My plan when I sat down to think about my column this week was to offer suggestions to the two major political parties on how to improve their image. My conclusion: "You both suck in your own unique way. Stop that."
Well, my second plan is a bit more radical, and I hope you will hear me out. I am going to suggest four amendments to the Constitution that I believe should be made. These are going to be suggested in the order of how likely their passing actually would be; the final suggestion will seem strange, but that's because I am only partially sure of what it would mean. I don't really know how else to explain myself, so I am just going to start.
Amendment 28: Define "War." This might seem a bit strange, but its hard for me to wonder how the War Powers Resolution (at least in theory) hasn't been made an amendment -- and that there was some ambiguity in the requirements for an official declaration of war until an appeals court decided that the words "declaration of war" don't have to be said. The real implication of this was that war could be declared in a far more politically advantageous manner than it is currently. Here's my general outline: Any commitment of more than 10,000 troops, 250 vehicles or military apparatus, manned or unmanned, and any expenditure over $10 million involving an invasion into a recognized, sovereign nation would be considered an act of war which would require Congress to pass an official declaration of war against said nation, and would require the term "declaration of war" as well as a two-thirds majority to pass through both chambers of Congress.
Amendment 29: Repeal the 17th Amendment. I was taught in school the 17th amendment was a good thing, since it made the Senate beholden to the will of the people. Which is exactly why this amendment needs to go away. The Senate was meant specifically as a body NOT elected by the people and instead protected from them. The Senate was meant to be protected, first by its removal from the general populace, and second by its exceedingly long terms of office. For all the talk about how involved corporations and the über wealthy are in the government... well, removing at least one half of one branch of government from the race for election funding might be a good step. Is this a perfect solution? Of course not. Good, old-fashioned corruption would still be a problem. It's hard to see how doing this could be worse.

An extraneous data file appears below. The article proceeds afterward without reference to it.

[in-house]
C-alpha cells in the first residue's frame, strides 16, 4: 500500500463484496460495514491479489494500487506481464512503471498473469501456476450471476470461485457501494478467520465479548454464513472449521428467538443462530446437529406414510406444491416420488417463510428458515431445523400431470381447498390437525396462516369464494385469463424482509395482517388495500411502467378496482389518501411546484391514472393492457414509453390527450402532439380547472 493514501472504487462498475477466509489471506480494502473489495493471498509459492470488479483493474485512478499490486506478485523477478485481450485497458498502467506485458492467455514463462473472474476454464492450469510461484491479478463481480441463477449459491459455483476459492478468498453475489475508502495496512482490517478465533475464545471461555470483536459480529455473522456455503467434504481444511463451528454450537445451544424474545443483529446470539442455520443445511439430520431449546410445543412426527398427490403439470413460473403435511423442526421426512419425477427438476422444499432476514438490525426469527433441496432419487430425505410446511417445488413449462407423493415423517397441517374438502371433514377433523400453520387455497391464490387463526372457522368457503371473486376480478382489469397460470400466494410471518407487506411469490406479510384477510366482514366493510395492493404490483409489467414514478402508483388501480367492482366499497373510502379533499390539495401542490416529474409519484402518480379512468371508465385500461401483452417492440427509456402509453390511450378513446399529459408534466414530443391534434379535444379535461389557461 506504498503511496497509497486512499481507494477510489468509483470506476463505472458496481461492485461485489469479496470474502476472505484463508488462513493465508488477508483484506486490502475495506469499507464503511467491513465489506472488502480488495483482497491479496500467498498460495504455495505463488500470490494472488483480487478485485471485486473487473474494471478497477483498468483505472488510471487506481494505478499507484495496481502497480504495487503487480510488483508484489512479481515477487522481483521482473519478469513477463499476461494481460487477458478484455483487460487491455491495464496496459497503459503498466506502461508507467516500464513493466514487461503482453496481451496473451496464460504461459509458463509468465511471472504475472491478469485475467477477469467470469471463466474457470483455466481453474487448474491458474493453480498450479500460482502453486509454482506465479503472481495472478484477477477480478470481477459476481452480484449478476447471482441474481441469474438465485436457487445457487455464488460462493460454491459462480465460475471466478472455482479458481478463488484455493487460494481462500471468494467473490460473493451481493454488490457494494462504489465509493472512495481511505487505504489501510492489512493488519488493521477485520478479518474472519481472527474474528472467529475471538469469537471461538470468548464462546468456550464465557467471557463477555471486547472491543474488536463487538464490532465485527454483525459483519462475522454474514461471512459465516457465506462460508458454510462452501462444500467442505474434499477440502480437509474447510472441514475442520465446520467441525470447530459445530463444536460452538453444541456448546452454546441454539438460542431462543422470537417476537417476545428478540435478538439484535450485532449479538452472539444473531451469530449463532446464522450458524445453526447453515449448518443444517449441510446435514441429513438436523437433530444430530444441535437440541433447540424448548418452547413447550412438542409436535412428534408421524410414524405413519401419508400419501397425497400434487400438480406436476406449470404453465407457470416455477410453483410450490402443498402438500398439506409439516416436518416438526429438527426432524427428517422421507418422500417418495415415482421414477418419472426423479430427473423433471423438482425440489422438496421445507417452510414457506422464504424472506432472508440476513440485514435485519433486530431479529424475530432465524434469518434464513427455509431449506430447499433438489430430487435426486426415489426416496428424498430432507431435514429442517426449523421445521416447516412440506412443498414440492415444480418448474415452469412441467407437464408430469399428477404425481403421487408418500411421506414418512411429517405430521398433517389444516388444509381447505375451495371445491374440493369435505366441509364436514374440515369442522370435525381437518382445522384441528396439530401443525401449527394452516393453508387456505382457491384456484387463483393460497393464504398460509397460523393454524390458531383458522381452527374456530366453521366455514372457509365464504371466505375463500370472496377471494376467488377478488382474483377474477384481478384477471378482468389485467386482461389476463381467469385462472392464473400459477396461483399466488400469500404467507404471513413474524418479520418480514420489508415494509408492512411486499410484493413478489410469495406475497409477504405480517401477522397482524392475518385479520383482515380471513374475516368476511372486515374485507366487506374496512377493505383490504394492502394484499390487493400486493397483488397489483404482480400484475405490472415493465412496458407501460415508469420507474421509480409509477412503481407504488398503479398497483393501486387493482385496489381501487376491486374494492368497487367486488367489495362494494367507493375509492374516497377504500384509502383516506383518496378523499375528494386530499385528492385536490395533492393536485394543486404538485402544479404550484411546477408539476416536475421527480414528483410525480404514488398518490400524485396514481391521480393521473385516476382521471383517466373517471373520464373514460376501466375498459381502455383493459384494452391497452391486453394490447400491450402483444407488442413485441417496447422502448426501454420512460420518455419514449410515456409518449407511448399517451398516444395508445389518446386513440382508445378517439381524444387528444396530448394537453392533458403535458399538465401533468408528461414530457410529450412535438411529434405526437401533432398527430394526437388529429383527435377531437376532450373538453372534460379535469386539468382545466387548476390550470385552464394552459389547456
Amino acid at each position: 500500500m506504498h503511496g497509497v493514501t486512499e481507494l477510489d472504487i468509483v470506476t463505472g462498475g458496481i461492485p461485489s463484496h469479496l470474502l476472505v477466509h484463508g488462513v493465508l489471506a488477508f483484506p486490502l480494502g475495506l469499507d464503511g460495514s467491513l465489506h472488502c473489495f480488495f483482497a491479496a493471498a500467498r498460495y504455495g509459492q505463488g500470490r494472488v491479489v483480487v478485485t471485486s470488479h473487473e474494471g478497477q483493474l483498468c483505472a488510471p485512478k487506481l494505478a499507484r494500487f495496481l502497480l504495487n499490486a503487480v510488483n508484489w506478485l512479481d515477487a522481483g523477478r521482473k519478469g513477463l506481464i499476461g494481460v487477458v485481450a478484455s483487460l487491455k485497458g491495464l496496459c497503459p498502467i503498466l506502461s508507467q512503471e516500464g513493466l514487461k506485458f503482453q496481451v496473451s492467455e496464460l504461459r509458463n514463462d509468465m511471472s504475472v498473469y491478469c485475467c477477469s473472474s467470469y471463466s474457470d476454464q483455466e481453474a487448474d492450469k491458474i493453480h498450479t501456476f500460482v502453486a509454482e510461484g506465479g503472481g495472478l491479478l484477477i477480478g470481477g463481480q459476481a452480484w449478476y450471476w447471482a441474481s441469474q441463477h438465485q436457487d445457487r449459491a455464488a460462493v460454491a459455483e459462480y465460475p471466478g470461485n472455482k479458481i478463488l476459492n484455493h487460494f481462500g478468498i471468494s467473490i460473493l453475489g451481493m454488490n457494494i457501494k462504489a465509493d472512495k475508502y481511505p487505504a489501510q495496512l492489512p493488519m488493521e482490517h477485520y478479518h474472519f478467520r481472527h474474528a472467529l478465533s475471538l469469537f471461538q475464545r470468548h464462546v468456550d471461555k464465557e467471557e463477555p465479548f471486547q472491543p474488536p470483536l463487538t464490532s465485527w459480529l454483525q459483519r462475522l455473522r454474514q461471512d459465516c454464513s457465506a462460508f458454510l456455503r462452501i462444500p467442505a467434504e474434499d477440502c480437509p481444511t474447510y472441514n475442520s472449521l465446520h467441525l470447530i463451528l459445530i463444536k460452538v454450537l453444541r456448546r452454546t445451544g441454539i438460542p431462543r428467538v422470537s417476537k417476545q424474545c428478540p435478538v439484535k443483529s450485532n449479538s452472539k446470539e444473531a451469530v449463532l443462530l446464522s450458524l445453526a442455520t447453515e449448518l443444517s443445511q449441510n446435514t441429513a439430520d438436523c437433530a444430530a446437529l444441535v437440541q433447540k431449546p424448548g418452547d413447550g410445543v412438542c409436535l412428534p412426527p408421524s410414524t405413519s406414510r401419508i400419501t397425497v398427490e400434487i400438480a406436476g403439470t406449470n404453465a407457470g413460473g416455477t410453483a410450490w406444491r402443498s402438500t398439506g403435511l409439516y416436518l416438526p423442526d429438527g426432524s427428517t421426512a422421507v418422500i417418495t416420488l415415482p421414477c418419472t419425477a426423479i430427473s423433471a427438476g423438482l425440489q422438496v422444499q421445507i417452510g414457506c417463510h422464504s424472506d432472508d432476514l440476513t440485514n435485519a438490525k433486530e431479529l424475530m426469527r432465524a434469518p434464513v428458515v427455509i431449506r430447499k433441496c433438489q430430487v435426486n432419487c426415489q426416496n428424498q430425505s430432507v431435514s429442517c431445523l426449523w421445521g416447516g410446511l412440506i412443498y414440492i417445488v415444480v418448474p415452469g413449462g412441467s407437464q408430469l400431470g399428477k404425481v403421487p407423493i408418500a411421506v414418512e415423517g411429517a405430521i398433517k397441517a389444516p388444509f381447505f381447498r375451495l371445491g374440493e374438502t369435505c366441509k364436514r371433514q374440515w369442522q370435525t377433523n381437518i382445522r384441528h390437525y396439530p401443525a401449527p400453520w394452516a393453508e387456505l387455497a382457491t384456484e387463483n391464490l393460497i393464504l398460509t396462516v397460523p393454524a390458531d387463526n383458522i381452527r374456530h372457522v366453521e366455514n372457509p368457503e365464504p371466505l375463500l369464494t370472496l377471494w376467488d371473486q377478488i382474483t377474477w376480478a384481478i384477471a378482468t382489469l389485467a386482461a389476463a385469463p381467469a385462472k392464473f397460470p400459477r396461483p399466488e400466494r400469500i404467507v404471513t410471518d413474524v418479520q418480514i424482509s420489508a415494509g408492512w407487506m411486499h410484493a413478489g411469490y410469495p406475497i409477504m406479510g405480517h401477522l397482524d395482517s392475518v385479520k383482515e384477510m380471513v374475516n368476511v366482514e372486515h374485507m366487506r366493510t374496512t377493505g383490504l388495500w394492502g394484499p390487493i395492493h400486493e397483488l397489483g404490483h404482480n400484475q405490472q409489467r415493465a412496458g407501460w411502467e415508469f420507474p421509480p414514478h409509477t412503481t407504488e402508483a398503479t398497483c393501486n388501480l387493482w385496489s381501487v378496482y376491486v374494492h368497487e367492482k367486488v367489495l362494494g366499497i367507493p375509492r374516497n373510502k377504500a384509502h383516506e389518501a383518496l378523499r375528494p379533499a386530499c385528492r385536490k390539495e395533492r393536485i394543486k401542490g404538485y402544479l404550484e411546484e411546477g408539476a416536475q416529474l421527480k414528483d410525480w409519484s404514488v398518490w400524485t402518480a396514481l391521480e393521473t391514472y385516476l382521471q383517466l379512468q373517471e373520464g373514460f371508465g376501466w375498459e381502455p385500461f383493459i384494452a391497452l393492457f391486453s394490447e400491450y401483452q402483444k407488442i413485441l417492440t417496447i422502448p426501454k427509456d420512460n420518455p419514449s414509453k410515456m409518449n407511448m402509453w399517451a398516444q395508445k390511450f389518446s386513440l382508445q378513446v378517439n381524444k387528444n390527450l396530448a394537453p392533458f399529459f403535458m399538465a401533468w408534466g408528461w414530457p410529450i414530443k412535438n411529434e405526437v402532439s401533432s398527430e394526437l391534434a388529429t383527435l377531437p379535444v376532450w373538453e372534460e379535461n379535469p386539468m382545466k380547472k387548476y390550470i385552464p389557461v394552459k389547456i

Amendment 30. Define "executive privilege. " This is one of those newfangled concepts which are only sort of constructional (in that these words don't occur in the Constitution). The main reason I would want this passed is to make it clear just whom this "privilege" protects (Karl Rove and Eric Holder?) and what kind of records and/or acts are protected by this "privilege," and how long these records and/or acts can be protected. The danger here is that any amendment like this could be written too loosely or let too many people under the president's umbrella. The idea here would be to make government more transparent.
Amendment 31: Limit the size of bills passable by Congress. In this amendment, omnibus bills would now be chopped up into much smaller bills. My first thought is that bills should be limited to 100 words, and increased to 500 words for bills involving a certain amount of funding. All bills could be passed en masse, with the limit of 100 bills per passage. However, these bills would be considered individual laws and could be repealed as such. Also, there would be a provision requiring the use of plain and simple language. The reason why I don't know if this could pass is that I don't think any politician would champion this proposal.
As you see, my main interest is to require a more honest government. I would prefer it if politicians were forced to "declare war" instead of "authorizing action". I would really like a government where protections were used to hinder obfuscation instead of as a way out for people who make mistakes. I would also like it if laws were made to be more easily accessible. I would also like to keep at least a small portion of government from thinking about election funds. Of course, these may be impossible, but I can't help but think I couldn't hurt to try.
---- Greg Bearringer is a graduate student in Medieval History. He can be reached at firstname.lastname@example.org.